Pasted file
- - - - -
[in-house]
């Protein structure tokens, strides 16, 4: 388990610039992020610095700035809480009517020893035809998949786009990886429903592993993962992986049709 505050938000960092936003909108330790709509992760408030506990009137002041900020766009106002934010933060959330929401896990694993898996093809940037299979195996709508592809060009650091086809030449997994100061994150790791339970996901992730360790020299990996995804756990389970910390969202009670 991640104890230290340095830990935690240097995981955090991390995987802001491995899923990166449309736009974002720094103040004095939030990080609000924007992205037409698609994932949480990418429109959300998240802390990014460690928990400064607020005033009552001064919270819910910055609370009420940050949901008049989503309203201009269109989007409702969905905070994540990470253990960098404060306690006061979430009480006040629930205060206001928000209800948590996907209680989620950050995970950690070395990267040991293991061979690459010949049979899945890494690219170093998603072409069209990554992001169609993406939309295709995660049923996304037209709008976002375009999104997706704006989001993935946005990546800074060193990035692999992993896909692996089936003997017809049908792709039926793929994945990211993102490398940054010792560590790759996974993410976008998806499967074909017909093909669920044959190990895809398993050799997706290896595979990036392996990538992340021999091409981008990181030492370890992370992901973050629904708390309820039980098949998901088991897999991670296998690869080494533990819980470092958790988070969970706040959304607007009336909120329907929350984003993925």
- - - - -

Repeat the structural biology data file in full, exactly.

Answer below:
[in-house]
């Protein structure tokens, strides 16, 4: 388990610039992020610095700035809480009517020893035809998949786009990886429903592993993962992986049709 505050938000960092936003909108330790709509992760408030506990009137002041900020766009106002934010933060959330929401896990694993898996093809940037299979195996709508592809060009650091086809030449997994100061994150790791339970996901992730360790020299990996995804756990389970910390969202009670 991640104890230290340095830990935690240097995981955090991390995987802001491995899923990166449309736009974002720094103040004095939030990080609000924007992205037409698609994932949480990418429109959300998240802390990014460690928990400064607020005033009552001064919270819910910055609370009420940050949901008049989503309203201009269109989007409702969905905070994540990470253990960098404060306690006061979430009480006040629930205060206001928000209800948590996907209680989620950050995970950690070395990267040991293991061979690459010949049979899945890494690219170093998603072409069209990554992001169609993406939309295709995660049923996304037209709008976002375009999104997706704006989001993935946005990546800074060193990035692999992993896909692996089936003997017809049908792709039926793929994945990211993102490398940054010792560590790759996974993410976008998806499967074909017909093909669920044959190990895809398993050799997706290896595979990036392996990538992340021999091409981008990181030492370890992370992901973050629904708390309820039980098949998901088991897999991670296998690869080494533990819980470092958790988070969970706040959304607007009336909120329907929350984003993925």